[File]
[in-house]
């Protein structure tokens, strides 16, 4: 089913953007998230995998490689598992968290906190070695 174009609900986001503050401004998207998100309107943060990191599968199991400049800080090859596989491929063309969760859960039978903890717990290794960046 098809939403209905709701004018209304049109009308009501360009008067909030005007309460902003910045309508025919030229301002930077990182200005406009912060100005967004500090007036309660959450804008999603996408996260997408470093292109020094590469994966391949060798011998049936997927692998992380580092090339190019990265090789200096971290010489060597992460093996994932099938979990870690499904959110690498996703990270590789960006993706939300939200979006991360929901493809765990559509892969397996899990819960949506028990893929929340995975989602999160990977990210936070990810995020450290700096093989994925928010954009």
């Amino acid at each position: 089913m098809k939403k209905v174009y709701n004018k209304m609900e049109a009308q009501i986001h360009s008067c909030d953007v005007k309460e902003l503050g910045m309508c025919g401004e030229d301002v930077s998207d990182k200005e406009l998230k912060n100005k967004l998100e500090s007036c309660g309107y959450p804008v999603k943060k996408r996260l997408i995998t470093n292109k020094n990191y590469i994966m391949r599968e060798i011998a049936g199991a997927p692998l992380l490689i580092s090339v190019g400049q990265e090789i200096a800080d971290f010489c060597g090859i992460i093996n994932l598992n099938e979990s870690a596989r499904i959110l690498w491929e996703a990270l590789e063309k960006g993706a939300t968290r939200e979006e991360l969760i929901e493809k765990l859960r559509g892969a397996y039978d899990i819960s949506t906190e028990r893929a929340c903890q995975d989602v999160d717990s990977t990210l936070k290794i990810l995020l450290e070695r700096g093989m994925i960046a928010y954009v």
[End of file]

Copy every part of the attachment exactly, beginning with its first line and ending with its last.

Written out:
[in-house]
């Protein structure tokens, strides 16, 4: 089913953007998230995998490689598992968290906190070695 174009609900986001503050401004998207998100309107943060990191599968199991400049800080090859596989491929063309969760859960039978903890717990290794960046 098809939403209905709701004018209304049109009308009501360009008067909030005007309460902003910045309508025919030229301002930077990182200005406009912060100005967004500090007036309660959450804008999603996408996260997408470093292109020094590469994966391949060798011998049936997927692998992380580092090339190019990265090789200096971290010489060597992460093996994932099938979990870690499904959110690498996703990270590789960006993706939300939200979006991360929901493809765990559509892969397996899990819960949506028990893929929340995975989602999160990977990210936070990810995020450290700096093989994925928010954009």
């Amino acid at each position: 089913m098809k939403k209905v174009y709701n004018k209304m609900e049109a009308q009501i986001h360009s008067c909030d953007v005007k309460e902003l503050g910045m309508c025919g401004e030229d301002v930077s998207d990182k200005e406009l998230k912060n100005k967004l998100e500090s007036c309660g309107y959450p804008v999603k943060k996408r996260l997408i995998t470093n292109k020094n990191y590469i994966m391949r599968e060798i011998a049936g199991a997927p692998l992380l490689i580092s090339v190019g400049q990265e090789i200096a800080d971290f010489c060597g090859i992460i093996n994932l598992n099938e979990s870690a596989r499904i959110l690498w491929e996703a990270l590789e063309k960006g993706a939300t968290r939200e979006e991360l969760i929901e493809k765990l859960r559509g892969a397996y039978d899990i819960s949506t906190e028990r893929a929340c903890q995975d989602v999160d717990s990977t990210l936070k290794i990810l995020l450290e070695r700096g093989m994925i960046a928010y954009v």